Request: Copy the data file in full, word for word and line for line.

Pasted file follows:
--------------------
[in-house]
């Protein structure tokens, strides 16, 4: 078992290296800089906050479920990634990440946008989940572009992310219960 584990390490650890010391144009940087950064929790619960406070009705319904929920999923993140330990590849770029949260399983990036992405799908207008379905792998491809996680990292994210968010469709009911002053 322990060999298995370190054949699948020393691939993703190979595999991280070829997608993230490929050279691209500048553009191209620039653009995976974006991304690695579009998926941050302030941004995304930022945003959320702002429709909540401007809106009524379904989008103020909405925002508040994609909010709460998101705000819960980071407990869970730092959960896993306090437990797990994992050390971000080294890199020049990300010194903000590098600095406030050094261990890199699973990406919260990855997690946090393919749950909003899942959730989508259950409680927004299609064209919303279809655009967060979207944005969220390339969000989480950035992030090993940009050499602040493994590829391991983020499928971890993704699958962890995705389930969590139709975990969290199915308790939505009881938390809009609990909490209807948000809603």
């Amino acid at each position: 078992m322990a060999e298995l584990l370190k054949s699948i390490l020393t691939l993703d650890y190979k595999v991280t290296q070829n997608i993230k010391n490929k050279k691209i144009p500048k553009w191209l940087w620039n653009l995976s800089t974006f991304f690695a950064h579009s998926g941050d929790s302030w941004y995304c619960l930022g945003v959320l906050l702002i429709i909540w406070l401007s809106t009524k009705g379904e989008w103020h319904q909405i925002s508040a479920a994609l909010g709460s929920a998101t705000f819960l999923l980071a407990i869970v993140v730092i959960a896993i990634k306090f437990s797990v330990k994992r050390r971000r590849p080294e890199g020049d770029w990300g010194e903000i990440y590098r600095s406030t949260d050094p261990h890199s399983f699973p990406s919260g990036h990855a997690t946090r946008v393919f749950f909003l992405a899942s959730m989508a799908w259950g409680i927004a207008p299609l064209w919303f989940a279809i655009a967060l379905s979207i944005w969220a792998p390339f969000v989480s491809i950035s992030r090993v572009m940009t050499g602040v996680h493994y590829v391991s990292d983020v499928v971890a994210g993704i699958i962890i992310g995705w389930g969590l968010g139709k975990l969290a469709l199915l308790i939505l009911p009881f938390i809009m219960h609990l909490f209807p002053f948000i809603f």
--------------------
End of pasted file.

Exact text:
[in-house]
């Protein structure tokens, strides 16, 4: 078992290296800089906050479920990634990440946008989940572009992310219960 584990390490650890010391144009940087950064929790619960406070009705319904929920999923993140330990590849770029949260399983990036992405799908207008379905792998491809996680990292994210968010469709009911002053 322990060999298995370190054949699948020393691939993703190979595999991280070829997608993230490929050279691209500048553009191209620039653009995976974006991304690695579009998926941050302030941004995304930022945003959320702002429709909540401007809106009524379904989008103020909405925002508040994609909010709460998101705000819960980071407990869970730092959960896993306090437990797990994992050390971000080294890199020049990300010194903000590098600095406030050094261990890199699973990406919260990855997690946090393919749950909003899942959730989508259950409680927004299609064209919303279809655009967060979207944005969220390339969000989480950035992030090993940009050499602040493994590829391991983020499928971890993704699958962890995705389930969590139709975990969290199915308790939505009881938390809009609990909490209807948000809603």
């Amino acid at each position: 078992m322990a060999e298995l584990l370190k054949s699948i390490l020393t691939l993703d650890y190979k595999v991280t290296q070829n997608i993230k010391n490929k050279k691209i144009p500048k553009w191209l940087w620039n653009l995976s800089t974006f991304f690695a950064h579009s998926g941050d929790s302030w941004y995304c619960l930022g945003v959320l906050l702002i429709i909540w406070l401007s809106t009524k009705g379904e989008w103020h319904q909405i925002s508040a479920a994609l909010g709460s929920a998101t705000f819960l999923l980071a407990i869970v993140v730092i959960a896993i990634k306090f437990s797990v330990k994992r050390r971000r590849p080294e890199g020049d770029w990300g010194e903000i990440y590098r600095s406030t949260d050094p261990h890199s399983f699973p990406s919260g990036h990855a997690t946090r946008v393919f749950f909003l992405a899942s959730m989508a799908w259950g409680i927004a207008p299609l064209w919303f989940a279809i655009a967060l379905s979207i944005w969220a792998p390339f969000v989480s491809i950035s992030r090993v572009m940009t050499g602040v996680h493994y590829v391991s990292d983020v499928v971890a994210g993704i699958i962890i992310g995705w389930g969590l968010g139709k975990l969290a469709l199915l308790i939505l009911p009881f938390i809009m219960h609990l909490f209807p002053f948000i809603f």